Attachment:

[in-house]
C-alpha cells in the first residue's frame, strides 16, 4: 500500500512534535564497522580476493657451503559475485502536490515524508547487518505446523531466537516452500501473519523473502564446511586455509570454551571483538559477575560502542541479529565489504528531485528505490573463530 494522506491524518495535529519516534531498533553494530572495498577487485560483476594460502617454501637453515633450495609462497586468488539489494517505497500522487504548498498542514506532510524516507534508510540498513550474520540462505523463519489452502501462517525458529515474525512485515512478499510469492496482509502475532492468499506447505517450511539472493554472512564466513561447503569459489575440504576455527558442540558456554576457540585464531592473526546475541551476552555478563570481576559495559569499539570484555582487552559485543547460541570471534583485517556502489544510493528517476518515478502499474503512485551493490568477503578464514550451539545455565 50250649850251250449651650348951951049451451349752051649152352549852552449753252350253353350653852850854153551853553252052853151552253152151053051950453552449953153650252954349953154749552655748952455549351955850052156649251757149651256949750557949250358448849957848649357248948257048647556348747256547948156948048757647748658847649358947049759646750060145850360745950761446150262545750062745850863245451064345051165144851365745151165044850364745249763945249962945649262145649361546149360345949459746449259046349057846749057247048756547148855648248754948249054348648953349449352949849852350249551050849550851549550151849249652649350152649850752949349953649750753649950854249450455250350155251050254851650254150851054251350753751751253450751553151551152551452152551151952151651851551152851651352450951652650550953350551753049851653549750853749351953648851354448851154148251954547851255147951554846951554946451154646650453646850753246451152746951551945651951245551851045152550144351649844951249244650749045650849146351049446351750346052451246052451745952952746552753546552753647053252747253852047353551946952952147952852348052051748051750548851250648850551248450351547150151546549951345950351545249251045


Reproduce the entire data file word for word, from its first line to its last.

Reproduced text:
[in-house]
C-alpha cells in the first residue's frame, strides 16, 4: 500500500512534535564497522580476493657451503559475485502536490515524508547487518505446523531466537516452500501473519523473502564446511586455509570454551571483538559477575560502542541479529565489504528531485528505490573463530 494522506491524518495535529519516534531498533553494530572495498577487485560483476594460502617454501637453515633450495609462497586468488539489494517505497500522487504548498498542514506532510524516507534508510540498513550474520540462505523463519489452502501462517525458529515474525512485515512478499510469492496482509502475532492468499506447505517450511539472493554472512564466513561447503569459489575440504576455527558442540558456554576457540585464531592473526546475541551476552555478563570481576559495559569499539570484555582487552559485543547460541570471534583485517556502489544510493528517476518515478502499474503512485551493490568477503578464514550451539545455565 50250649850251250449651650348951951049451451349752051649152352549852552449753252350253353350653852850854153551853553252052853151552253152151053051950453552449953153650252954349953154749552655748952455549351955850052156649251757149651256949750557949250358448849957848649357248948257048647556348747256547948156948048757647748658847649358947049759646750060145850360745950761446150262545750062745850863245451064345051165144851365745151165044850364745249763945249962945649262145649361546149360345949459746449259046349057846749057247048756547148855648248754948249054348648953349449352949849852350249551050849550851549550151849249652649350152649850752949349953649750753649950854249450455250350155251050254851650254150851054251350753751751253450751553151551152551452152551151952151651851551152851651352450951652650550953350551753049851653549750853749351953648851354448851154148251954547851255147951554846951554946451154646650453646850753246451152746951551945651951245551851045152550144351649844951249244650749045650849146351049446351750346052451246052451745952952746552753546552753647053252747253852047353551946952952147952852348052051748051750548851250648850551248450351547150151546549951345950351545249251045